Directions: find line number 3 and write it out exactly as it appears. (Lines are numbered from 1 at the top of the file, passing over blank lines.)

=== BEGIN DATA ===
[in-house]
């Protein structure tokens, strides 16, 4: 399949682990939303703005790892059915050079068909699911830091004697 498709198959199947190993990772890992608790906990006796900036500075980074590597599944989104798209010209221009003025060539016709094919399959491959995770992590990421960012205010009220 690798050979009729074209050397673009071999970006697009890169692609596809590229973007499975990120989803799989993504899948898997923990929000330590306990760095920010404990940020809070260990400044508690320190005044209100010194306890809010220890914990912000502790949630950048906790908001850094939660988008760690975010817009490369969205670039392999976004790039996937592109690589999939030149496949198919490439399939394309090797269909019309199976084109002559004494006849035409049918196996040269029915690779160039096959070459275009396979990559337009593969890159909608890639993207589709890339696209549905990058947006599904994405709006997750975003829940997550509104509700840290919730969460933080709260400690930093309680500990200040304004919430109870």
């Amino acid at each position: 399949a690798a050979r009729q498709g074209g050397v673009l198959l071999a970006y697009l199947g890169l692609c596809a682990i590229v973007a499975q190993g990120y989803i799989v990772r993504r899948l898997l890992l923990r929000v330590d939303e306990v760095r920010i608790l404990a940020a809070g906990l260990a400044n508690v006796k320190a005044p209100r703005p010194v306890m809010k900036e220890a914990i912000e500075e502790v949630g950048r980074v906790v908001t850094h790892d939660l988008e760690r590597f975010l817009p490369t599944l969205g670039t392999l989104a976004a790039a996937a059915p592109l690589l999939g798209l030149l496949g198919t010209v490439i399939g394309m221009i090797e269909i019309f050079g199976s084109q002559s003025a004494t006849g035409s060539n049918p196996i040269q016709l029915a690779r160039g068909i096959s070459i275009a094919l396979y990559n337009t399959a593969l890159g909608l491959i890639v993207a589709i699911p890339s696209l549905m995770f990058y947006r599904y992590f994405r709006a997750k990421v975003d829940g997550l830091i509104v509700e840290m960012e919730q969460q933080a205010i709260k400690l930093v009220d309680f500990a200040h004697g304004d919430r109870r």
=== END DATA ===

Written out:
């Amino acid at each position: 399949a690798a050979r009729q498709g074209g050397v673009l198959l071999a970006y697009l199947g890169l692609c596809a682990i590229v973007a499975q190993g990120y989803i799989v990772r993504r899948l898997l890992l923990r929000v330590d939303e306990v760095r920010i608790l404990a940020a809070g906990l260990a400044n508690v006796k320190a005044p209100r703005p010194v306890m809010k900036e220890a914990i912000e500075e502790v949630g950048r980074v906790v908001t850094h790892d939660l988008e760690r590597f975010l817009p490369t599944l969205g670039t392999l989104a976004a790039a996937a059915p592109l690589l999939g798209l030149l496949g198919t010209v490439i399939g394309m221009i090797e269909i019309f050079g199976s084109q002559s003025a004494t006849g035409s060539n049918p196996i040269q016709l029915a690779r160039g068909i096959s070459i275009a094919l396979y990559n337009t399959a593969l890159g909608l491959i890639v993207a589709i699911p890339s696209l549905m995770f990058y947006r599904y992590f994405r709006a997750k990421v975003d829940g997550l830091i509104v509700e840290m960012e919730q969460q933080a205010i709260k400690l930093v009220d309680f500990a200040h004697g304004d919430r109870r």